The saga of Eike Batista continues as market experts debate the long and short of whether the Brazilian entrepreneur’s X Group and its flagship OGX oil and gas division will survive, and in what form.
Bloomberg, meanwhile, reports on a regulatory matter may complicate the situation even more:
Brazil’s securities regulator started an investigation into billionaire Eike Batista’s OGX Petroleo & Gas Participacoes SA after a minority investor lodged a complaint over alleged insider trading.
The Brazilian Securities and Exchange Commission, known as CVM, opened the review after a request by OGX individual investor Rafael Ferri, according to a statement on the regulator’s website dated today. The complaint relates to Batista’s sale of 126.7 million OGX shares between May and June before the company scrapped projects and warned it may stop pumping crude next year, Ferri said in an e-mailed statement.
A case to watch.
The likelihood that OGX bondholders will suffer a default on the interest payment scheduled for October is palpable in the even the $250 million transfer that Petronas is obliged to make is not paid in time, says the executive director of FTI Consulting, Sam Aguirre.
The sum corresponds to the first parcel of a US$ 850 million payment for 40% of Blocs C-39 and BM-C-40 in the Hammerhead – Tubarão Martelo – field, located in the Campos Basin and acquired by the Malay oil and gas company in May. Receipt of the payment depends on the approval of the ANP — National Petroleum Agency — which is studying the case. “Without the $250 million, it is highly unlikely that the company will be able to honor this debt, given current estimates of its cash based on numbers from its March 31 quarterly report and its expenditures since then,” Aguirre says.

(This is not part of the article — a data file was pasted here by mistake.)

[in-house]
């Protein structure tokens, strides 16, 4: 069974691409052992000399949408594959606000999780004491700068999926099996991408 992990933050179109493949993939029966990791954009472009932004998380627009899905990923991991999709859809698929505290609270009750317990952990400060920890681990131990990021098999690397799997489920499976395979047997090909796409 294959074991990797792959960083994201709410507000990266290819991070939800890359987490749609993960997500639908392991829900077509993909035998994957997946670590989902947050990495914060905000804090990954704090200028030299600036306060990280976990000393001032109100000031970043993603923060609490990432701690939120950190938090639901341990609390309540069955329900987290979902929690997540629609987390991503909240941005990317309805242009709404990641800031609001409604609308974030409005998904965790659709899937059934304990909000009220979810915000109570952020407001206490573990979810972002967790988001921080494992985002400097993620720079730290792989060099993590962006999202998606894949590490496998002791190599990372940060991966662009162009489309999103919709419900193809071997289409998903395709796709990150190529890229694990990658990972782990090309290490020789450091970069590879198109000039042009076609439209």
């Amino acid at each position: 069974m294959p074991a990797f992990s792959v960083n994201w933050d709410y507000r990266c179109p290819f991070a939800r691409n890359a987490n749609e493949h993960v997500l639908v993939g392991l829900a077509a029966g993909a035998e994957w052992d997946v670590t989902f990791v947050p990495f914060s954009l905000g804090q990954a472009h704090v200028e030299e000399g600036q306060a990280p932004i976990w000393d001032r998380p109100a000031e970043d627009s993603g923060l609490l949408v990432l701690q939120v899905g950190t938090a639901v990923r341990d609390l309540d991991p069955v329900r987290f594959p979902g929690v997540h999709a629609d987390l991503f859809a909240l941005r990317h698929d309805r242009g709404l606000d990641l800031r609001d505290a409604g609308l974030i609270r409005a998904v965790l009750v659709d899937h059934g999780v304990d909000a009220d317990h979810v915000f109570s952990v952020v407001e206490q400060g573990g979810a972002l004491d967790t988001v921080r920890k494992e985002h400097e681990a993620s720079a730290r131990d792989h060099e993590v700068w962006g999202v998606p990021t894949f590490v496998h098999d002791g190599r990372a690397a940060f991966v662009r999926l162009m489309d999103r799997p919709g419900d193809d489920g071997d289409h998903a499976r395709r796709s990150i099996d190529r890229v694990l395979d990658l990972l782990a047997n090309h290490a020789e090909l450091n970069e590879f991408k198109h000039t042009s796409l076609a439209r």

Aguirre took part yesterday in a meeting with foreign invstors (among them creditors of OGX andOSX) in New York, during which he explained Brazilian bankruptcy law. The meeting had be organized in early June. According to Aguirre, with the pressure placed on “X Group” companies for information, FTI decided to broaden the scope of the meeting in order to clear up the principal concerns of creditors about the liquidity of the group.
“I have worked on the restructuring of companies for years, and OGX has all the elements of a pre-default company,” Aguirre said. On March 31, OGX had a cash balance of US$ 1.1 billion, of which, discounting the US$ 449 million transferred to OSX and another US$ 120 relating to the coupon of the 2022 bonds aid in June,” leaves the company with US$ 400 million in cash.” “This figure is trivial for a company with a Capex the size of OGX’s, and creditors are keeping na eye on the situation,” he said.
Aguirre also recalls that OGX will have to pay US$ 160 million to the Brazilian ANP if it decides to participate in the eleventh round of oil concessions. OGX owes US$ 3.6 billion to foreign creditors in the form of a bond maturing in 2018 and 2022.
Today, the bonds have reached new levels of devaluation. The bonds maturing in 2018 closed the day at 15.750% of face value, whereas the bond maturing in 2022 closed at 14.50% of face value.
Crise. The situation at OGX worsened after a series of the company’s wells turned out to be unfit for production, frustrating the bold expectations constantly promoted by Eike Batista in the media.
Two weeks ago, Batista threw in the towel: Production at Hammerhead will cease in 2014, two years after extracting the first barrel of oil. Another three fields were suspended in the wake of a declaration of commerciality. OGX reneged on it prior projections.
In June, Eike Batista also reduced his own participation in the oil and gas subsidiary, which not long before had been the flagship of the X Group. This retreat hurt investor confidence.
Filed under: Brazil